DescriptionFranz Schubert and Martin Heidegger: Identity and Repetition in Schubert’s Impromptu in B-flat major, op. 142/3
Franz Schubert and Martin Heidegger: Identity and Repetition in Schubert’s Impromptu in B-flat major, op. 142/3
Philosophical interpretations of sonata form are relatively commonplace in musicological literature. By contrast, other than certain specific examples (Cavett-Dunsby, Littlewood, Marston, and Sisman amongst others), variation form has been somewhat neglected and is instead frequently accused of triviality and simplicity. Therefore, there has been little critical engagement with the philosophical implications of variation form, despite the form providing ample opportunity to look at ideas such as identity and repetition in ways that differ fundamentally from the possibilities offered by sonata form. This paper will examine the philosophical import of variation form in the specific context of Franz Schubert’s Impromptu in B-flat major, op. 142/3 in relation to Martin Heidegger’s philosophy.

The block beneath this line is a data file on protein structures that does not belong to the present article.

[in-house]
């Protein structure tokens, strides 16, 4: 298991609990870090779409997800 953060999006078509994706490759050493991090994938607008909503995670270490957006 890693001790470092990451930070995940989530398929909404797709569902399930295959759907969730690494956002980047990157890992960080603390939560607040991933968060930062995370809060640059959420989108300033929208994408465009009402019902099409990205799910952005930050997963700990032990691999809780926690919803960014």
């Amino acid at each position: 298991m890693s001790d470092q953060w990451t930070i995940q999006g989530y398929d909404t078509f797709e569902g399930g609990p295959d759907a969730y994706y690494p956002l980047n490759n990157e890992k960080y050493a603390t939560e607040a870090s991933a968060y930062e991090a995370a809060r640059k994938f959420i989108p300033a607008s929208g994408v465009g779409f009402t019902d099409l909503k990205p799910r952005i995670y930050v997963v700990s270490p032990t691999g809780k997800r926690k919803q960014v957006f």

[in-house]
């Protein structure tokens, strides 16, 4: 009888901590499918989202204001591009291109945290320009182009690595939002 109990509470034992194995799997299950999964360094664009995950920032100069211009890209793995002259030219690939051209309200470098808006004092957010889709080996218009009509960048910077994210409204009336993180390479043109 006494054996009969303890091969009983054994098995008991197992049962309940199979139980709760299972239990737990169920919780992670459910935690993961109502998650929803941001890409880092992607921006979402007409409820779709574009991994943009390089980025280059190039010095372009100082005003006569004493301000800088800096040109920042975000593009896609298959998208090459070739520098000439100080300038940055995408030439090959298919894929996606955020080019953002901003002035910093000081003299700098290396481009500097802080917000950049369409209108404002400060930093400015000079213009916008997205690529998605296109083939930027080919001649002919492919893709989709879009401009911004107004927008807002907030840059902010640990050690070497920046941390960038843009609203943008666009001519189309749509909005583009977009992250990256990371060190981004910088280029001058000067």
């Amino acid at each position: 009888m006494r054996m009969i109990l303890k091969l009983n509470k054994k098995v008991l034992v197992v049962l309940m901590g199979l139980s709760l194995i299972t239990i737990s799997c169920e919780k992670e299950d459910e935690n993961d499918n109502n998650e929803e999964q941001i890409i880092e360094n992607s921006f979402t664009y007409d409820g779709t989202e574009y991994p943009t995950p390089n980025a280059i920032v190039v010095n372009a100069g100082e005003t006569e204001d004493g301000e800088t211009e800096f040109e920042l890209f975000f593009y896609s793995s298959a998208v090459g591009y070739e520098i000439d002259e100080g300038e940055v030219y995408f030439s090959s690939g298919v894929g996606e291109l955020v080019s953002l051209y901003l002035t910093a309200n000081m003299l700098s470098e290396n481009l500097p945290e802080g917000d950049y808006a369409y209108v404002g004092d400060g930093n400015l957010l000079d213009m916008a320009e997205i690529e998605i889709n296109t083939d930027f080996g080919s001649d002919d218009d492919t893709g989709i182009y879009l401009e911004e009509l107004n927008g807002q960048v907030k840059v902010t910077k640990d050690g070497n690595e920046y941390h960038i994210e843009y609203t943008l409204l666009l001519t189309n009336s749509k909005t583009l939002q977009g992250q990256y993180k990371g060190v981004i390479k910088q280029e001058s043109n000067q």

This paper will look at Schubert’s treatment of variation form as a philosophical process and the resultant questions that arise about identity and repetition. Concepts such as identity and repetition are central to Heidegger’s philosophy, including his interpretation of being, and looking at such ideas from both a theoretical perspective and also as a musical process will show the ways in which variations examine the identity of a given theme through a process of repetition. Looking at identity and repetition in this way reveals that variation form is rather more interesting philosophically than has sometimes been assumed. Moreover, it will be seen that however disparate they might appear, Heidegger’s philosophy and Schubert’s music can be seen to deal with overlapping concepts in this context and bringing the two together will mean they can be seen from new and insightful viewpoints.
|8 Jan 2015 → 10 Jan 2015